This blog is closed as of 2/2015. @EricLaw left Microsoft in 2012, but was named an IE MVP in '13 & an IE userAgent ( in '14.

IE9 Compatibility: Proper Use of the Charset Token

IE9 Compatibility: Proper Use of the Charset Token

  • Comments 5

Recently, during site-compatibility testing of IE9, we encountered a cool online game that does not load properly in Internet Explorer. Using the F12 Developer Tools’ Script debugger, the page immediately hits a script error (“c00ce56e”) while loading:

F12 Showing Script error

A quick search on this error code turns up a Microsoft KB article  explaining that this error code is shown when the server specifies an unsupported character encoding for the response. The KB article points out that “ISO8859_1” is not a proper alias for a supported character encoding named “ISO-8859-1”.

Looking at the game’s traffic in Fiddler, the problem is immediately apparent:


The character encoding in use is named utf-8, and utf8 (without the dash) is not a supported alias for this character encoding. Hence, when this page attempts to load its JSON content, a script error is encountered because the character encoding is not recognized.

I quickly whipped up a tiny bit of FiddlerScript to verify my theory:

static function OnPeekAtResponseHeaders(oSession: Session) {
    // Fix up malformed Character Set       
    if (oSession.oResponse.headers.ExistsAndContains("Content-Type", "utf8"))
        oSession.oResponse.headers["Content-Type"] =
            oSession.oResponse.headers["Content-Type"].Replace("utf8", "utf-8");
        oSession["ui-backcolor"] = "green";

This script will replace any instances of utf8 with the proper utf-8. I cleared my browser cache and reloaded the game, and it now works properly!

Specification of the a HTTP response’s encoding using the Content-Type HTTP header is a best practice for both performance and security reasons. Generally speaking, UTF-8 is a great choice. However, it’s important to specify the correct encoding value, using the correct encoding name. Attempting to accommodate improperly specified encodings can lead to compatibility, interoperability, and security problems.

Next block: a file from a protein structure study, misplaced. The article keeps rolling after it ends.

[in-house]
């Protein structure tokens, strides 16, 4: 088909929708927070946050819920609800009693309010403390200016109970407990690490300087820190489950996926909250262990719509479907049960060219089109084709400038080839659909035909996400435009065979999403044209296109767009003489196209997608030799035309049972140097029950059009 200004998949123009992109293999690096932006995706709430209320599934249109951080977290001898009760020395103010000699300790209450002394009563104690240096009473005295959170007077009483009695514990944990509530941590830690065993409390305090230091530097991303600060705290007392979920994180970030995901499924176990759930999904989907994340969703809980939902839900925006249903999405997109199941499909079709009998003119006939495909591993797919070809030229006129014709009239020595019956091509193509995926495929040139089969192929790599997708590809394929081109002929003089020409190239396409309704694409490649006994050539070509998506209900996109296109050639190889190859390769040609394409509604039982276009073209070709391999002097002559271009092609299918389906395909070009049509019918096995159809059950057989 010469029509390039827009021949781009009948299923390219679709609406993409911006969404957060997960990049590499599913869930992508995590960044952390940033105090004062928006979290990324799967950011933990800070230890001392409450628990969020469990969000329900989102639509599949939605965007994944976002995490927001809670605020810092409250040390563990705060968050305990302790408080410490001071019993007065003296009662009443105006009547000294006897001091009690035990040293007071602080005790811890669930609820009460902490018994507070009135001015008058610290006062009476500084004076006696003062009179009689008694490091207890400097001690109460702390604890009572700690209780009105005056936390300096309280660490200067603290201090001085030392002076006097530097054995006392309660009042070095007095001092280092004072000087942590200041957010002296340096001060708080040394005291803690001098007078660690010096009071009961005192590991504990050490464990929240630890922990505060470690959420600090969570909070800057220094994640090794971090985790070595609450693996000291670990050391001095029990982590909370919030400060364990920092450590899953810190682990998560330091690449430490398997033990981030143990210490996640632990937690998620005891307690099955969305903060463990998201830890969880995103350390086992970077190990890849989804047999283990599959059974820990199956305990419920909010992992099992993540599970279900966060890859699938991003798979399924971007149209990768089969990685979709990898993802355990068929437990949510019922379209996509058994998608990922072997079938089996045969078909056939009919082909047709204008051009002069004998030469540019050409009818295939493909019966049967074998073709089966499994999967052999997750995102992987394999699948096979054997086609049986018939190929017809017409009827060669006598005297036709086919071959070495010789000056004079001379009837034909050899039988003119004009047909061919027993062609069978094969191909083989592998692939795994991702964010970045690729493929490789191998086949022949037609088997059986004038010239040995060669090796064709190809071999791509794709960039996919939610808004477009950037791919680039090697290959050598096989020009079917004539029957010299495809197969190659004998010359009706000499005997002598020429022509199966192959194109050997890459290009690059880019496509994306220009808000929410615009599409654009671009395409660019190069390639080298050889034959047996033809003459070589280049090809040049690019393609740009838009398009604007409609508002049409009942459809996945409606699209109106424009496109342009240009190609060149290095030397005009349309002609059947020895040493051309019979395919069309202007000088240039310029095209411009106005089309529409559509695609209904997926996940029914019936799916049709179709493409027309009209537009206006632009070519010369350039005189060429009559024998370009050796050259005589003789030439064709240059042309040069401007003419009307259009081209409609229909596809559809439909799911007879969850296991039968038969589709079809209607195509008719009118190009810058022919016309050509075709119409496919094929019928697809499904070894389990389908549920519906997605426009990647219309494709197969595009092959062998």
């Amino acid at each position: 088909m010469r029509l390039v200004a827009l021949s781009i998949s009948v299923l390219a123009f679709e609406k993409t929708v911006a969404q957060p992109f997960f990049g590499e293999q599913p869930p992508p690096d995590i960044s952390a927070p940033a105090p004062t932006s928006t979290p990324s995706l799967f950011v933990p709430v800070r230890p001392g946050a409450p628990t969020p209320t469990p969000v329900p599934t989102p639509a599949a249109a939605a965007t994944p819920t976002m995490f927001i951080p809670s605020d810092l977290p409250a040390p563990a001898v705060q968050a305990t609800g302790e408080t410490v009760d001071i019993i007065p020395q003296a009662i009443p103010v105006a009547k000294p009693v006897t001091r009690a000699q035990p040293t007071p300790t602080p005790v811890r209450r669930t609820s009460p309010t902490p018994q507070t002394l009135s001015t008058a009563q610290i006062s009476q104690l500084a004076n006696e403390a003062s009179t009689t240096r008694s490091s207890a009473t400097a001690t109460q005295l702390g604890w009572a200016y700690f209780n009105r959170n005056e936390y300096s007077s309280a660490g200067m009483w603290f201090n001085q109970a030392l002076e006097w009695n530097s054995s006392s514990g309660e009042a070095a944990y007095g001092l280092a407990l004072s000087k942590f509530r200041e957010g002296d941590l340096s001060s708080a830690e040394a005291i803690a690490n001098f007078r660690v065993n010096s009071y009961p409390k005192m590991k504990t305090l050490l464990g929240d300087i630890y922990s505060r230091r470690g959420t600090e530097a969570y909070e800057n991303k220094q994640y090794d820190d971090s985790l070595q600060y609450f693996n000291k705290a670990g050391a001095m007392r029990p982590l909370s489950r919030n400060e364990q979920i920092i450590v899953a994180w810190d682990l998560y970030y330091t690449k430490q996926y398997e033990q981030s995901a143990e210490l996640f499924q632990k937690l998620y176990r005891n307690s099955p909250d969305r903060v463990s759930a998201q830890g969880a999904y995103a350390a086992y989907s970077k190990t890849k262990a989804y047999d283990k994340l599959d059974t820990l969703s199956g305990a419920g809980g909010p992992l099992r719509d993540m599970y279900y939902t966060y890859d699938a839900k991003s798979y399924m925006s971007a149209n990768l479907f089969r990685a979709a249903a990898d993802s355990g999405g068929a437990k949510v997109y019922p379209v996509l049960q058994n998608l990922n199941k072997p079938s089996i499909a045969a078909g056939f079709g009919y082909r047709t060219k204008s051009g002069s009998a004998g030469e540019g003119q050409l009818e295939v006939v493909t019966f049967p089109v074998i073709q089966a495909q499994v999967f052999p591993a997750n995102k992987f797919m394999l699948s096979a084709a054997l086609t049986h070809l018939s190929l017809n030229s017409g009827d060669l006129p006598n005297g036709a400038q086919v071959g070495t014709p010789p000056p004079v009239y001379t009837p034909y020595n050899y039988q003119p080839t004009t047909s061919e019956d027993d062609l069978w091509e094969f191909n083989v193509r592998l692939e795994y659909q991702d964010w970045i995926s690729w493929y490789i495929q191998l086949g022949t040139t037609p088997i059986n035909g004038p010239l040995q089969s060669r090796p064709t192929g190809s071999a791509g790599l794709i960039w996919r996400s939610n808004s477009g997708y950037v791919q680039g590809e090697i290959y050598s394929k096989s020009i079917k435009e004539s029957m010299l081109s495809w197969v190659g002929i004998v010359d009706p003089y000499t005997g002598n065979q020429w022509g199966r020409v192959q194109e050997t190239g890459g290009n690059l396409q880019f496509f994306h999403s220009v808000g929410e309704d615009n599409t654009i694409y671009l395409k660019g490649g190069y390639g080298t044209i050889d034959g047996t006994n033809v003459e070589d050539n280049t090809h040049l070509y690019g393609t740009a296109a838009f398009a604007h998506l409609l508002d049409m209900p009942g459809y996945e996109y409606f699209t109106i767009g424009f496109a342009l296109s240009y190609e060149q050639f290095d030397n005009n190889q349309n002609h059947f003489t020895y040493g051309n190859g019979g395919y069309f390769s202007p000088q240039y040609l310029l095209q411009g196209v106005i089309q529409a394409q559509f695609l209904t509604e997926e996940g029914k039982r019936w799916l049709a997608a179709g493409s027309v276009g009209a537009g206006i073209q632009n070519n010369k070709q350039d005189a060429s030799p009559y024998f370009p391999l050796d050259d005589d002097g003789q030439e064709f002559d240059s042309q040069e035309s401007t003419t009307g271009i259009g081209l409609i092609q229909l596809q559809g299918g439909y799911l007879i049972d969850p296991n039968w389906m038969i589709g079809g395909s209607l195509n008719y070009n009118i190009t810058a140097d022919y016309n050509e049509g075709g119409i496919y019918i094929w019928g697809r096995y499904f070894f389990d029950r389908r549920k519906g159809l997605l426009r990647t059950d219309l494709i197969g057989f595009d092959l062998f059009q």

• Out of curiosity, what do other browsers do? Wouldn't the general principle of "be liberal in what you accept" dictate that clearly unambiguous spellings should be permitted?

  • @Daniel: As I mentioned, being "liberal" can lead to severe security bugs, unless there's complete agreement (aka a standard) on what the expected "liberal" behavior is. Otherwise, one piece of code might say: "Oh, no possibility of script injection here in this string in Encoding#1" while another piece of code would say: "Oh, this isn't really Encoding#1, it's Encoding#2... Let's run that script we've found." Bang.

  • If you're wondering, yes, we did reach out to the site owner, and we've been playing an alpha build where they've fixed this problem. :-)

  • Obviously you'll need to test the new site for compatibility issues; how much other work are you getting done? :-) (My top score is a disappointing 120...)

  • :-) I don't think I've gotten a score higher than about 20, but we have a developer on the team who loves this game.

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